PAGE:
As Greece continued to fight blazes in several parts of the country Wednesday, Deputy Civil Protection Minister Nikos Hardalias warned that “conditions over the next few days and weeks will be even more difficult than they are today.”
His sentiments were backed by experts that predicted the worst is yet to come.
The general secretary of the Academy of Athens and Greece’s representative in Europe for climate change, Christos Zerefos, warned in comments to Skai TV that bigger fires are expected if the annual August winds blow normally, which, he noted, “fortunately will not blow so much in the coming days.”
“Then the third heatwave will come this year,” he stressed, noting hundreds of tons of dry flammable wood around the country.
“You will not see this in many other European countries. Fines are needed, legal order is needed,” he said, sounding the alarm: “We are close to a ‘new Varybobi’ with the high temperatures.”
“Forests need diligent work – see what is happening in Switzerland, how the trees are pruned,” he said.
“Unfortunately we will learn to live with extreme phenomena,” he said.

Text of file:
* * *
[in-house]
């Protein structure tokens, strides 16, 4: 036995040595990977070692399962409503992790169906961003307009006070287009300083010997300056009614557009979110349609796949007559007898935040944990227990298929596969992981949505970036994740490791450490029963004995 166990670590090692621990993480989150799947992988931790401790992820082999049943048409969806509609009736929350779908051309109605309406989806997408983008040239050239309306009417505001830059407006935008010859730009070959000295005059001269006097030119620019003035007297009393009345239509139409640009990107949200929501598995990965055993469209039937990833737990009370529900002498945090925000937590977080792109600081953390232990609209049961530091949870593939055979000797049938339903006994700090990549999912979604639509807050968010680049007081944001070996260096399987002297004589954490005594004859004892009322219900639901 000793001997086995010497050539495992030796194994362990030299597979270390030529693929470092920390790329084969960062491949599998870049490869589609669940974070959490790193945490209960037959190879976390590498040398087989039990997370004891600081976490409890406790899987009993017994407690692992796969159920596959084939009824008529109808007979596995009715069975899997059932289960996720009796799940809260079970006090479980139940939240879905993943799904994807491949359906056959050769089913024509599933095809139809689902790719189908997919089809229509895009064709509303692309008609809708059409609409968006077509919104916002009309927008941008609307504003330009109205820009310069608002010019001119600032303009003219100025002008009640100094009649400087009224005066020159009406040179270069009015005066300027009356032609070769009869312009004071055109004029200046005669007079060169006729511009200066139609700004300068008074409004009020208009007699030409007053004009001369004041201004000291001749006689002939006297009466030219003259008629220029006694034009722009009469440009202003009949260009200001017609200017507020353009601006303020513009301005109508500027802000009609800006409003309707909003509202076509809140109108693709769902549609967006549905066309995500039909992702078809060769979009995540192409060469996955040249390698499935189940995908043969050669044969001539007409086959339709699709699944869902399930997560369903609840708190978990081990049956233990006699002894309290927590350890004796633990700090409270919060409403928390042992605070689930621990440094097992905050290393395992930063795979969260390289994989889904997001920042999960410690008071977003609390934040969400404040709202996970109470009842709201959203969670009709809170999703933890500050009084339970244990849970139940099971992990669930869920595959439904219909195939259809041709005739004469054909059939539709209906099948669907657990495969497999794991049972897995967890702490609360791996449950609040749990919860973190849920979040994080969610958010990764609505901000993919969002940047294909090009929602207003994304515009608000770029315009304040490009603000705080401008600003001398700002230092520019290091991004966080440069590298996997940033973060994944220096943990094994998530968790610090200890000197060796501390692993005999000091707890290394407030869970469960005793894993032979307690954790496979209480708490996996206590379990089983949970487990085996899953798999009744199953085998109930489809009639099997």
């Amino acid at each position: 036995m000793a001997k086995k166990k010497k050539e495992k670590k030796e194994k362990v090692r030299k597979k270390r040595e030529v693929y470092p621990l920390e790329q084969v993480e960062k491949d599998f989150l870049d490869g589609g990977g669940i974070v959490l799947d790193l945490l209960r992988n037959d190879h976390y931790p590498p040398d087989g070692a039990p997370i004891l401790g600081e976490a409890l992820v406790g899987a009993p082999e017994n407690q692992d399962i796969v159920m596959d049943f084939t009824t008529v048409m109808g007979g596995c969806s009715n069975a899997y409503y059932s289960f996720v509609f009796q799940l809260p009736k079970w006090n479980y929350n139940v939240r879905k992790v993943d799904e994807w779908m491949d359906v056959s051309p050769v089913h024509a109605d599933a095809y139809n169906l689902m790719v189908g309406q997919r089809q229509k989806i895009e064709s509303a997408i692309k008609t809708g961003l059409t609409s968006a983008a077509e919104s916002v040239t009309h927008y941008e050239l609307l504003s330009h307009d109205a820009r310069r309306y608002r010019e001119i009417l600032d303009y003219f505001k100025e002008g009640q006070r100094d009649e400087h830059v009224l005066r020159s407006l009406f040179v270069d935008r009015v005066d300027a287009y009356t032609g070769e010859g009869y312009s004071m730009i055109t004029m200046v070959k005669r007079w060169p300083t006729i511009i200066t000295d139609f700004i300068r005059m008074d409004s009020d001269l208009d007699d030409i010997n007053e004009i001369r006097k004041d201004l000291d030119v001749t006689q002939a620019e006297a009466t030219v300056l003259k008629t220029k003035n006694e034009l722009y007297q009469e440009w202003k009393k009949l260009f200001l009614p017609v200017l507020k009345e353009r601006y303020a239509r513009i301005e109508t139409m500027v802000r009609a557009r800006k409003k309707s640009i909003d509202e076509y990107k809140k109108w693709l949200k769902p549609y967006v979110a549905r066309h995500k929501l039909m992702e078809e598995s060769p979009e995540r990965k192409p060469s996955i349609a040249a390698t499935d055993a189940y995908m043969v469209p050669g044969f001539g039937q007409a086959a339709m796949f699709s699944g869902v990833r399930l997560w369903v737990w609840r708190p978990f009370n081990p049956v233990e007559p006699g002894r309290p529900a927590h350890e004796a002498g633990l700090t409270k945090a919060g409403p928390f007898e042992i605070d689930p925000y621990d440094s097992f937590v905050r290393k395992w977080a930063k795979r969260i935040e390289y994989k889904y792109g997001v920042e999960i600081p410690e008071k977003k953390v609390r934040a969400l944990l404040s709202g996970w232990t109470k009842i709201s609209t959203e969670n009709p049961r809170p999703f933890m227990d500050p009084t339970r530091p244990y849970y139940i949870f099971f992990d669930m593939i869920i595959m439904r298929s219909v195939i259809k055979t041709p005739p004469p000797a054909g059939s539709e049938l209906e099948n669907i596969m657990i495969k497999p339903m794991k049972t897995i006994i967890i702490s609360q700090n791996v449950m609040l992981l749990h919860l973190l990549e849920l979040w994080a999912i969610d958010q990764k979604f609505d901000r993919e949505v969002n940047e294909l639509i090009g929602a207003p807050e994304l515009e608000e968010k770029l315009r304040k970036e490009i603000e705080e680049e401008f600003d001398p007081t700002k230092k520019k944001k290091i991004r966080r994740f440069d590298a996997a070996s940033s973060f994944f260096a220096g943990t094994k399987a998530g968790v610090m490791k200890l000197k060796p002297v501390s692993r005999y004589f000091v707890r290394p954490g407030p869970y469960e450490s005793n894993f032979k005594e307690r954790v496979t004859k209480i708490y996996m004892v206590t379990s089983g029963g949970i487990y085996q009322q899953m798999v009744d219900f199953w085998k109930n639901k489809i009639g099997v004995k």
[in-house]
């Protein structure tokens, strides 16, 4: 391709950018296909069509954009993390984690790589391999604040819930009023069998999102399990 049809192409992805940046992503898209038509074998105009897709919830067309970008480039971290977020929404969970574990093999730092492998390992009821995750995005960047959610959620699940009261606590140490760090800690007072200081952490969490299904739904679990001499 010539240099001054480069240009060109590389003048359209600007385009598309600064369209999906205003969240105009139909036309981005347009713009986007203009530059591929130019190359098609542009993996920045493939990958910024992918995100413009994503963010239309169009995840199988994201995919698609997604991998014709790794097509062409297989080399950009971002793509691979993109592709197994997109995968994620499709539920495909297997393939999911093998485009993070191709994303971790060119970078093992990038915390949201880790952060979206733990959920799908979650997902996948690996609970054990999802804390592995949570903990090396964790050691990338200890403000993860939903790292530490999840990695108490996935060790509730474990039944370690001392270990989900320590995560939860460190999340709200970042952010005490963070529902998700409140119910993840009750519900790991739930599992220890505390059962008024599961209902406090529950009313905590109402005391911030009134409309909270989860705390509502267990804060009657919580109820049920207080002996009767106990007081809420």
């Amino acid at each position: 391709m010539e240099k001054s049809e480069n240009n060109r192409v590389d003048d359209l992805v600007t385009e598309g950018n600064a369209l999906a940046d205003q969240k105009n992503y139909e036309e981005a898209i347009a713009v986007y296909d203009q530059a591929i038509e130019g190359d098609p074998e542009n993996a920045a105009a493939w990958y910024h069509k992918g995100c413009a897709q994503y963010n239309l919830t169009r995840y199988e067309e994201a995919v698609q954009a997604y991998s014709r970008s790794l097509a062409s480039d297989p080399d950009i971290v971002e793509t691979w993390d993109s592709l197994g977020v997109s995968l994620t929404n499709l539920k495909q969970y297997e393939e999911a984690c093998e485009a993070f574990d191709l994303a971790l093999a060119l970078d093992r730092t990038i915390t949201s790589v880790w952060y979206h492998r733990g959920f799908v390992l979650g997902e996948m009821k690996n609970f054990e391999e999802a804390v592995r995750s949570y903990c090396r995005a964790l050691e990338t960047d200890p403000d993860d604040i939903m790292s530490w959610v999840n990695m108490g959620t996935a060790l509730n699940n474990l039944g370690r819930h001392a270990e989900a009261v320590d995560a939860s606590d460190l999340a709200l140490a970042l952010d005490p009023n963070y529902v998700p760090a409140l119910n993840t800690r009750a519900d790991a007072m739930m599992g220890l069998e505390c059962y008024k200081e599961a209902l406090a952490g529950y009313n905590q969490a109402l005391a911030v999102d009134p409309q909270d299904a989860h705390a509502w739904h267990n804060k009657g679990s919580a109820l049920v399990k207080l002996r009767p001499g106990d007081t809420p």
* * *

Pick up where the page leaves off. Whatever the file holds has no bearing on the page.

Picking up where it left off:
For its part, the government, despite the fact that the general balance is temporarily assessed as positive as no lives were lost, is reportedly greatly concerned about developments in the coming days.
“The difficulties are still ahead of us,” said Prime Minister Kyriakos Mitsotakis, who visited Varybobi Wednesday morning.
According to estimates so far, 12,500 hectares of land was scorched and a hundred houses were either destroyed or suffered lighter damage.
Partial responsibility for the disaster was also placed on those who live or operate businesses in the affected area by Efthymis Lekkas, professor of natural disaster management at the University of Athens. The houses, he said, were literally leaning against the trees, they did not have water tanks, while event venues in the area did not have fire extinguishing systems. He noted that it is senseless for millions of euros to be invested without water tanks in case of a fire so that “everyone waits for the fire department to save them if something happens.”